Skip to Main Content
It looks like you're using Internet Explorer 11 or older. This website works best with modern browsers such as the latest versions of Chrome, Firefox, Safari, and Edge. If you continue with this browser, you may see unexpected results.

Seed Lending Library: Where to Start

Where to Start: Choosing Seeds to Borrow, Grow, and Return



The HC Seed Lending Library is currently organized by alphabetical order of seed variety. The drawer label provides the following information: variety common name and botanical name, challenge level, and brief notes (for example, "great for containers"). You will also see symbols to help you decide which seeds you would like: Bee (attracts pollinators) | Fork & spoon (edible) | Flower (ornamental uses, although most of our varieties produce flowers which are edible AND nice to look at!)

Seeds labeled with "Low" challenge levels are a great place to start.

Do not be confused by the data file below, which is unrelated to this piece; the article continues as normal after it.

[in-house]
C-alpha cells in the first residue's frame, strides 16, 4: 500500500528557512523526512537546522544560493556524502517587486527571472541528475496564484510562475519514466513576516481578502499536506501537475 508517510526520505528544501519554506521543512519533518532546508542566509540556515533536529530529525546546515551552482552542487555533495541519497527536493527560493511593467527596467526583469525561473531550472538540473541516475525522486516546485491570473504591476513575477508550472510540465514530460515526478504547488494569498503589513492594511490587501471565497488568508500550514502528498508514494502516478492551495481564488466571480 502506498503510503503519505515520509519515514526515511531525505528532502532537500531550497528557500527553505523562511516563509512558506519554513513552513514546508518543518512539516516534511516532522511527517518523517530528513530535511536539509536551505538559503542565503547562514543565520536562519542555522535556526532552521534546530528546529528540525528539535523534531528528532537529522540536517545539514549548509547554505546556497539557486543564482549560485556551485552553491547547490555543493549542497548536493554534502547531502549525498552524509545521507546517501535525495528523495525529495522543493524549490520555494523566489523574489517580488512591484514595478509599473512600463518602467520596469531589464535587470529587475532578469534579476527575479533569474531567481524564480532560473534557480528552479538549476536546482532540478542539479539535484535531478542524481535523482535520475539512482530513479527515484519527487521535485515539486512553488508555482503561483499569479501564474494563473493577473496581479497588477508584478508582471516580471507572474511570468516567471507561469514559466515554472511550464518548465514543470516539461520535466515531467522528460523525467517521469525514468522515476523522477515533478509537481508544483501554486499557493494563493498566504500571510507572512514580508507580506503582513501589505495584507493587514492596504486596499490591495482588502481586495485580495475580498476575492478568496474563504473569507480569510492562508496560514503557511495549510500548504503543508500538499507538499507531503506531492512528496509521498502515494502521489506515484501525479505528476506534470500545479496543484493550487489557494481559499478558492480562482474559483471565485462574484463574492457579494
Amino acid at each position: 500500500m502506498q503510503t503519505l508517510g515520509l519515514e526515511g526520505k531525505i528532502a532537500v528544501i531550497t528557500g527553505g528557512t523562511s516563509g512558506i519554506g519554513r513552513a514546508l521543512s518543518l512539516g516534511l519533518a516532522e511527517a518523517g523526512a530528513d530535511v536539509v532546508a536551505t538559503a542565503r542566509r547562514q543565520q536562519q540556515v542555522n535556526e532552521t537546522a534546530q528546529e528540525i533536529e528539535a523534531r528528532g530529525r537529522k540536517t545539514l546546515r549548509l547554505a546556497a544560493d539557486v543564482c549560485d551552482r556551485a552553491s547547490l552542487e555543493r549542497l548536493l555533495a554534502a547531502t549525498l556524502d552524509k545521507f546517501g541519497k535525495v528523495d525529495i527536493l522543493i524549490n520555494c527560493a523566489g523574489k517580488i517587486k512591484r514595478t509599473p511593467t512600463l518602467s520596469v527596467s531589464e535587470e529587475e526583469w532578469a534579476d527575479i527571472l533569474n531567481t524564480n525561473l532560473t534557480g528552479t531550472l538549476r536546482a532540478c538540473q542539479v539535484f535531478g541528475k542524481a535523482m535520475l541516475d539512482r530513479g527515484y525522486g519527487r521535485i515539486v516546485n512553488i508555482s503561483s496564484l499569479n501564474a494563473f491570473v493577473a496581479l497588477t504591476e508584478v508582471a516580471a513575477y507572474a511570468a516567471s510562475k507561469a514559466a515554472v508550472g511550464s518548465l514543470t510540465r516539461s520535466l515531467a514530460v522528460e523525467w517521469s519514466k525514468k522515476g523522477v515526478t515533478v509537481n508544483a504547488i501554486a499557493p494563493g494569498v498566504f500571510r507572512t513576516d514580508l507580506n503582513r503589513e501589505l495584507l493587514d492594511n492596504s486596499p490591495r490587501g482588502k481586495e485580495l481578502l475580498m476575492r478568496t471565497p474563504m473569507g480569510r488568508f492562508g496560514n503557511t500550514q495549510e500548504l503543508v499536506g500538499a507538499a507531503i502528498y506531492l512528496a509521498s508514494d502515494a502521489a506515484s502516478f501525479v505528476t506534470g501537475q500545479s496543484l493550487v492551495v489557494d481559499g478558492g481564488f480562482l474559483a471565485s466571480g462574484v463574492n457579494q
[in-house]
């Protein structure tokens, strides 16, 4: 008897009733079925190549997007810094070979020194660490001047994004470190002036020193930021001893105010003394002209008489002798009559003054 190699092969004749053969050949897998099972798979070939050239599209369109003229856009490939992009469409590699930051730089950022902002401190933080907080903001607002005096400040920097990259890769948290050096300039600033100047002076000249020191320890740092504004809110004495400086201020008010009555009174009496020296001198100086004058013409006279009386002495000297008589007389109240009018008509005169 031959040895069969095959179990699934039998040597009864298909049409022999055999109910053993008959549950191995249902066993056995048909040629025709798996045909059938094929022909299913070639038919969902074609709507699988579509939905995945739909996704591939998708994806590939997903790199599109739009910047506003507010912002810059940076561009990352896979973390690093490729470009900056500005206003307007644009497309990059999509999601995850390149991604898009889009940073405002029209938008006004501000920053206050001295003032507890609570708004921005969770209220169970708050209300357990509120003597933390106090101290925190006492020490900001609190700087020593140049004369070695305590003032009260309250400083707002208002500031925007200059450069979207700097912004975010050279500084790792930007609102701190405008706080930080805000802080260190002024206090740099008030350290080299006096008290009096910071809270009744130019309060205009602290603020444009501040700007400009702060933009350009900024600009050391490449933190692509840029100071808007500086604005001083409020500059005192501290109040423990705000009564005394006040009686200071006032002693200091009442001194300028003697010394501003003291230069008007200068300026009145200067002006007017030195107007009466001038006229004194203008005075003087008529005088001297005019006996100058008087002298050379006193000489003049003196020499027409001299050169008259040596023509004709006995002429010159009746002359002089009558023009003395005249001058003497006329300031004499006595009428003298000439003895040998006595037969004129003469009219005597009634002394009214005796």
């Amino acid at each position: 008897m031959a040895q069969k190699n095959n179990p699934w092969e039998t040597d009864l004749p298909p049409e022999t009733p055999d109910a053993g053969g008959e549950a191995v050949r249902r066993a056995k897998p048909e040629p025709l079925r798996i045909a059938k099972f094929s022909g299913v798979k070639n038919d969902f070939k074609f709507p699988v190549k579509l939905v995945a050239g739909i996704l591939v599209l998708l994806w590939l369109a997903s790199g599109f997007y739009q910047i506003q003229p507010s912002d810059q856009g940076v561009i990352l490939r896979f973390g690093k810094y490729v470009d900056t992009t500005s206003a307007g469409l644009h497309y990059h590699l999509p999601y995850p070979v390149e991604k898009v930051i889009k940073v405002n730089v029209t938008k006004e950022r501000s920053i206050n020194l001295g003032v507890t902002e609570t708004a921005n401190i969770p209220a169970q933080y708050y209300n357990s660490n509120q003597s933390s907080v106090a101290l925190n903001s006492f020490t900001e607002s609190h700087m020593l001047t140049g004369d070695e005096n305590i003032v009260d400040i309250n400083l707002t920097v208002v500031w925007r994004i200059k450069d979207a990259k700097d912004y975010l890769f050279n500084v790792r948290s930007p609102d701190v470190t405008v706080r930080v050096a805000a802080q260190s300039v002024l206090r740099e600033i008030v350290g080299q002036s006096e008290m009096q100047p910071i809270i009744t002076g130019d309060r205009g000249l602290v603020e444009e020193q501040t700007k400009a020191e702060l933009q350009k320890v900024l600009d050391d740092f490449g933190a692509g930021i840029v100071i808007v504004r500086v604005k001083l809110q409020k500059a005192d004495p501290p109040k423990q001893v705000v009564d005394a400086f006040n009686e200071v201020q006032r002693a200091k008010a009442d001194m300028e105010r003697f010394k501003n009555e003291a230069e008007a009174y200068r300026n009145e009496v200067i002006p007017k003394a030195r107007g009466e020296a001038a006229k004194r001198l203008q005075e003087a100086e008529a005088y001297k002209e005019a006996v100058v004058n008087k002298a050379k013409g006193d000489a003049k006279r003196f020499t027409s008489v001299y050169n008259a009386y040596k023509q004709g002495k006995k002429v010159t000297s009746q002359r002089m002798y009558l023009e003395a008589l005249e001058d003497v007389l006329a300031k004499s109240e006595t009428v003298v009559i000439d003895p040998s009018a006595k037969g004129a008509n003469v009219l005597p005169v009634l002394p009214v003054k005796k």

The seeds labeled "Intermediate" or "Advanced" require special planning. Often this is to ensure that the seeds that you harvest from these plants are true-to-type - meaning - you need to take extra steps to make sure that the seeds of the plant you're growing don't get pollinated by another plant, which may yield a hybrid, sterile, or inedible plant in just one generation. Please only borrow "Intermediate" or "Advanced" seeds after you have learned about isolating plants to prevent cross-pollination.

Easy Seeds

The plants categorized as "Easy" are mostly self-pollinating. The flowers have both male and female parts, so pollination occurs within the individual plant, not as a cross between plants. Seeds are reliably the same as the parent plant.

Aster, Daisy, or Sunflower Family (Asteracea or Compositae):

Allow the plants to flower, collect dry seeds

Pea, Bean, Legume or Pulse Family (Fabacea or Leguminosae):

Beans & Peas
Allow beans and peas to dry in their pods on plants before collecting and storing. 

Nightshade family (Solanaceae):

Tomato & Eggplant
Allow fruits to fully ripen. Seed must be separated from the flesh. Letting tomato pulp ferment in water for a few days will help. Seeds should be rinsed and dried thoroughly before being stored.

Intermediate Seeds

Coming soon!

Advanced Seeds

Coming soon!